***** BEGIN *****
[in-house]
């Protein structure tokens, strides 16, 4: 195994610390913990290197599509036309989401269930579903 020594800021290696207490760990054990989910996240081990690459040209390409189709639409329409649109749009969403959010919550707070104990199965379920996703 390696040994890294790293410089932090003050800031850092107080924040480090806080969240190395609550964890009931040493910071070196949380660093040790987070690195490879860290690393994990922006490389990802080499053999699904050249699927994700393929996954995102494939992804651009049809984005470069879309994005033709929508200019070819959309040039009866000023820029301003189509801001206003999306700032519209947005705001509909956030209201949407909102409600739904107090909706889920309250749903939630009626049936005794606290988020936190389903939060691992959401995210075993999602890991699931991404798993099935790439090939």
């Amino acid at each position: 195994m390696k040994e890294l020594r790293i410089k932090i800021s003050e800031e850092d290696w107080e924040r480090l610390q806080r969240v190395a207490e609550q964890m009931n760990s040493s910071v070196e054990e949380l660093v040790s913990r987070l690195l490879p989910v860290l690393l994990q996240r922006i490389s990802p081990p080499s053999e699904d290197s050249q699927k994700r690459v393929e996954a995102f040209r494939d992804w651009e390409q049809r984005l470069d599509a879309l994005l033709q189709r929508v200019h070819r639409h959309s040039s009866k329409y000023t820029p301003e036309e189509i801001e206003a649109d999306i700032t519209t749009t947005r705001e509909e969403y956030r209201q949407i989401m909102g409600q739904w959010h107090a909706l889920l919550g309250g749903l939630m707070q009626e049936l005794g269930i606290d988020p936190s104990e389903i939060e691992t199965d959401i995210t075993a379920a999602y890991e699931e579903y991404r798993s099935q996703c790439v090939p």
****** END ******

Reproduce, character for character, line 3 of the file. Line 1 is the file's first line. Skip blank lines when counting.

């Amino acid at each position: 195994m390696k040994e890294l020594r790293i410089k932090i800021s003050e800031e850092d290696w107080e924040r480090l610390q806080r969240v190395a207490e609550q964890m009931n760990s040493s910071v070196e054990e949380l660093v040790s913990r987070l690195l490879p989910v860290l690393l994990q996240r922006i490389s990802p081990p080499s053999e699904d290197s050249q699927k994700r690459v393929e996954a995102f040209r494939d992804w651009e390409q049809r984005l470069d599509a879309l994005l033709q189709r929508v200019h070819r639409h959309s040039s009866k329409y000023t820029p301003e036309e189509i801001e206003a649109d999306i700032t519209t749009t947005r705001e509909e969403y956030r209201q949407i989401m909102g409600q739904w959010h107090a909706l889920l919550g309250g749903l939630m707070q009626e049936l005794g269930i606290d988020p936190s104990e389903i939060e691992t199965d959401i995210t075993a379920a999602y890991e699931e579903y991404r798993s099935q996703c790439v090939p």